Via his Dispatches from Haiti blog in the Peoria Journal Star, Dr. John Carroll wrties: Haiti’s Public Hospitals On Strike. Excerpt from a horrifying post:
During the past three decades, when I visited the General Hospital I spent most of my time in the Pediatric Ward. Pediatrics was located in a building constructed in the mid-1940’s with the help of the American Red Cross. However, the earthquake in Haiti fissured this building to the point where it was not safe and the patients were moved to a large tent just down the street on the General Hospital campus. The old Pediatric building was later demolished.
While it was standing the Pediatric Ward accepted hundreds of thousands of children for care. Many baby’s lives were saved in the structure but many were unnecessarily lost as well. Their mothers tended to their children’s hygienic needs and made sure their sheets were washed. Since there is no food service in the Hospital parents were responsible for bringing in food for their children. Mothers and other family members slept on the floor beneath the baby’s cribs.
When babies were prescribed IV’s their families were responsible for buying the IV catheters and fluids. If they had no money, they borrowed it. A Haitian physician friend told me that the night Baby Doc Duvalier got married in the mid 80’s he was on call in Pediatrics at the General Hospital. Baby Doc’s wedding was just several miles away and held in a very lavish setting replete with women in fur coats and many many bottles of champagne. During that single night my Haitian friend pronounced eight babies dead of dehydration….all preventable deaths in his opinion.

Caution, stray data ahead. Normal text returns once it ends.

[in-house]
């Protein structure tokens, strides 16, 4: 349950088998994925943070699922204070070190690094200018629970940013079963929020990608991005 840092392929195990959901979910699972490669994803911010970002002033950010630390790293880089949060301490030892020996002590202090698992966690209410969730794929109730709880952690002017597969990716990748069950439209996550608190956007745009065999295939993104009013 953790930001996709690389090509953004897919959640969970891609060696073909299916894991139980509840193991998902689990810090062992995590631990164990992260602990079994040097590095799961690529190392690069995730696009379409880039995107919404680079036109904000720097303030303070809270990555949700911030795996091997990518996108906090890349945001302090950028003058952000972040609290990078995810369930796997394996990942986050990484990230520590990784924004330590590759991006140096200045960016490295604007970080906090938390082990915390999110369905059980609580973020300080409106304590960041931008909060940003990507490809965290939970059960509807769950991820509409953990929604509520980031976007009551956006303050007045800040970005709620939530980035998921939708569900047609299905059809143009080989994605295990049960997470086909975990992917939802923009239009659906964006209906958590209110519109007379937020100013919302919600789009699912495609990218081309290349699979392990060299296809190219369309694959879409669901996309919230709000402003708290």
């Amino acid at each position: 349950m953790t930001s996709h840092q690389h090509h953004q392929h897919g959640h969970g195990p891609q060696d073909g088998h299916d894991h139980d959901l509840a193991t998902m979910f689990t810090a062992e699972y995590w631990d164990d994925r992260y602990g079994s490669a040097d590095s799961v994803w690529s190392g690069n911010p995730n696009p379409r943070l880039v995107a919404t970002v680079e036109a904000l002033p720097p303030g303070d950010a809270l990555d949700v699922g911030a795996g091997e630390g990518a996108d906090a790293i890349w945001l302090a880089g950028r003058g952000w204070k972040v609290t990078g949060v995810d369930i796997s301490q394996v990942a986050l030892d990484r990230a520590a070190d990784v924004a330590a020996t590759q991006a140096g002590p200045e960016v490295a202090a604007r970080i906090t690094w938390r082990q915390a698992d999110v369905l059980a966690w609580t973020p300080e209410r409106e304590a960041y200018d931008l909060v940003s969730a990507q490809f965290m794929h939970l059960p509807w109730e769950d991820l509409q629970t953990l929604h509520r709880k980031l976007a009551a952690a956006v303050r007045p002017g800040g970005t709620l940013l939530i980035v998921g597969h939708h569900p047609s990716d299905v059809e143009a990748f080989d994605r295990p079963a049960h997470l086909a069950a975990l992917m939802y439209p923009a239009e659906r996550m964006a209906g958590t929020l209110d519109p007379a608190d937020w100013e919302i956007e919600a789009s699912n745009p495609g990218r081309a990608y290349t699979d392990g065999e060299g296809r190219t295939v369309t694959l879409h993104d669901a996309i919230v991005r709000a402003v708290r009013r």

The Pediatric building also had a room for abandoned children who were found on the streets. Many of the children were handicapped in one form or another. Staffing in this room was minimal. On morning rounds it was not uncommon to find a baby who was dead in his crib.
Haitian pediatricians led me to the cribs and bedsides of many children suffering from congenital and rheumatic heart disease. Haitian Hearts was able to transport some of them to the States for heart surgery.
Over the years the employees of Haiti’s public hospitals have gone on strike a number of times. It is usually due to the fact that they have not received their salaries for many months from the Haitian government. And for Haiti’s poor the strikes are frequently a death sentence when they become ill.
I sadly remember a few years ago during a Hospital strike that employees of the maintenance department lined the sidewalk outside of the hospital in a public display with the bodies of babies who perished to let people know of the catastrophe occurring inside.
During the last several months, employees of the General Hospital and four other public hospitals in Haiti have been on strike again. These hospitals are largely run by young resident physicians. These physicians are demonstrating against the poor sanitary conditions and lack of medical supplies in these hospitals.
They are also striking because their salaries are so low. After six years of higher education, interns make less than half the minimum wage, which is set by law at $3.80 US for an eight-hour workday. Residents physician in hospitals receive the equivalent of $123 per month. The medical staff is earning less than Haiti’s textile workers who sew T-shirts for Hanes.